Moral didacticism, usually of a political bent, is the curse of the contemporary theater and has been for some twenty years. In the hands of a less than subtle director or writer, the audience member’s experience is too often that of being lectured to, even pummeled, for his own racism, sexism, hawkishness, or bourgeois values. It’s too bad we don’t have anyone around now like George Bernard Shaw, who managed to make playgoers scream with laughter while he insulted and humiliated them. But we do have a new production of Shaw’s Heartbreak House, courtesy of the Roundabout Theater Company and directed by Robin Lefevre.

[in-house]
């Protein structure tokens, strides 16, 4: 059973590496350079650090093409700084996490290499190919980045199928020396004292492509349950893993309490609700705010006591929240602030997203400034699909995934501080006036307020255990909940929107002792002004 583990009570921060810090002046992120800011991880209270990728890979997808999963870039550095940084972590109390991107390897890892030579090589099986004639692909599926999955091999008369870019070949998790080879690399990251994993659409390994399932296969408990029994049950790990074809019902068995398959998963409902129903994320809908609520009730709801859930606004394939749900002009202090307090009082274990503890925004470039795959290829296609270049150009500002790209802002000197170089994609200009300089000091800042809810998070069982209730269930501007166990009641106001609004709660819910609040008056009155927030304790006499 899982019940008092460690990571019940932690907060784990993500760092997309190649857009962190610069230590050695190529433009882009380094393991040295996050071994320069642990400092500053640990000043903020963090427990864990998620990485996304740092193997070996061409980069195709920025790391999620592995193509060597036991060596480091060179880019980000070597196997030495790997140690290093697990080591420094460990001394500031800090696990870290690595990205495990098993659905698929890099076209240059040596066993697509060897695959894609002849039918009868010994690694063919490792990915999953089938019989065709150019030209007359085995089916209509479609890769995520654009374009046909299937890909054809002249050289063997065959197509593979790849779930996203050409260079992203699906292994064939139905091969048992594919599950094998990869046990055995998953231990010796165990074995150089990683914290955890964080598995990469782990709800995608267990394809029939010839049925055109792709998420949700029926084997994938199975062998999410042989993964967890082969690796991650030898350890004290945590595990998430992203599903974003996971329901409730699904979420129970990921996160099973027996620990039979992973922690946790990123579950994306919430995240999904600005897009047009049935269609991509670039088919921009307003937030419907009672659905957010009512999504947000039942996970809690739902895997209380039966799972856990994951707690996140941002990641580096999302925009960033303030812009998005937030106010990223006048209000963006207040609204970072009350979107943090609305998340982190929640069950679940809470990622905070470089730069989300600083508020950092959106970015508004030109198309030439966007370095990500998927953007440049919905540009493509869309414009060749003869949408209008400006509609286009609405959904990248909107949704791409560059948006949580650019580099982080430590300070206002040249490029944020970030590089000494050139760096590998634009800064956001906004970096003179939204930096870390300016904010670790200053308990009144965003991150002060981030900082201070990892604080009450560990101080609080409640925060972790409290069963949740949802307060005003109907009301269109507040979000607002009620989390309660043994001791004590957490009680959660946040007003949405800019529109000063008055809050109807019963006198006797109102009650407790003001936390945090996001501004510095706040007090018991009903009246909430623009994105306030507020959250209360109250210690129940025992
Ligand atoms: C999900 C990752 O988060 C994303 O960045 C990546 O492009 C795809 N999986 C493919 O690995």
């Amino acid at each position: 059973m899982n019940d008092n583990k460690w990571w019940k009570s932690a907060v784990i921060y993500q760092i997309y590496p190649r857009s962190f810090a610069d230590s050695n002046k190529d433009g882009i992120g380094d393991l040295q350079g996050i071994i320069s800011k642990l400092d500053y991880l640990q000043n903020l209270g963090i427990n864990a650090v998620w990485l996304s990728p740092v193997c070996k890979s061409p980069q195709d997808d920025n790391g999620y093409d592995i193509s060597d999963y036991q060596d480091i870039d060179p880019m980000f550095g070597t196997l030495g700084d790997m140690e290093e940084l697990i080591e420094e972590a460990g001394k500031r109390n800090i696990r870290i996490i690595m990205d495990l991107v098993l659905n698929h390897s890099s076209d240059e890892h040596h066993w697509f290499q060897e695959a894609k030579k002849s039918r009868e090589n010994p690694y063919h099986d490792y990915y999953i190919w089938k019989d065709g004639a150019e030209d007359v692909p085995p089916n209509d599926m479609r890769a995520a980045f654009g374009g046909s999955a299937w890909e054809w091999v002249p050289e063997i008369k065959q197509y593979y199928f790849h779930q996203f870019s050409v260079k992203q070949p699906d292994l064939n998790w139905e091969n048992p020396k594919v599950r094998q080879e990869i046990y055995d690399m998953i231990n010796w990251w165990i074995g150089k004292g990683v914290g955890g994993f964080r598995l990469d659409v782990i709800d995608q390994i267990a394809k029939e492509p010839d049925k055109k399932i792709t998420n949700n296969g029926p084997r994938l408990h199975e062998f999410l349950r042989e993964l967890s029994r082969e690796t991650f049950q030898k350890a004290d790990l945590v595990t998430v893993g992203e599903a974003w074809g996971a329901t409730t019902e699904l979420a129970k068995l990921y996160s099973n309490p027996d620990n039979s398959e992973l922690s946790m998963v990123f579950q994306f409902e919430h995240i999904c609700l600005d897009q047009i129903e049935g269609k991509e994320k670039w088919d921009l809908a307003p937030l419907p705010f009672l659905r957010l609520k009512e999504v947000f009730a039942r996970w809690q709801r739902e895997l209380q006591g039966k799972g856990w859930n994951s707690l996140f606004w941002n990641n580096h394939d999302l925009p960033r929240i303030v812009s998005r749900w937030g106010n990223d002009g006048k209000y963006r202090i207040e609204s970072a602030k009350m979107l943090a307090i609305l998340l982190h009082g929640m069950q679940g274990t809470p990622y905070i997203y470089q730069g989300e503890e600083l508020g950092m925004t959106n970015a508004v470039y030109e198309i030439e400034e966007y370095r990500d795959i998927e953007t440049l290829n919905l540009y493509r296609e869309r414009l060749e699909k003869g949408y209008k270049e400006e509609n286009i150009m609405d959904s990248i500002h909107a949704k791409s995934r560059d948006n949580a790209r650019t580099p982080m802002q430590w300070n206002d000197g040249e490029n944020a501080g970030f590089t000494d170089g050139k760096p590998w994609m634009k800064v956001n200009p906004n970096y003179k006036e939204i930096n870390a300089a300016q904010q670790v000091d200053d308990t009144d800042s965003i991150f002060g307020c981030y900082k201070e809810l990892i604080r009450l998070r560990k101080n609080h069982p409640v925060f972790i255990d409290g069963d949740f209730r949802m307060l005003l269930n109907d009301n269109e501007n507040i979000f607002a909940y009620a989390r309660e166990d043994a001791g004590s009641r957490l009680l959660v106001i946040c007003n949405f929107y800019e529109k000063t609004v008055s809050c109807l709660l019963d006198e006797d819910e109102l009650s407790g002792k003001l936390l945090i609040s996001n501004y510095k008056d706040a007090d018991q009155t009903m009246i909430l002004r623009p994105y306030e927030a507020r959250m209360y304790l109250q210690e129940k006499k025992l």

Heartbreak House (1919) was politically motivated like all of Shaw’s plays: It served, in the guise of a Chekhovian country-house drama, as an allegory for the liberal English intelligentsia before World War I and an attempt to explain their failure to help...

 

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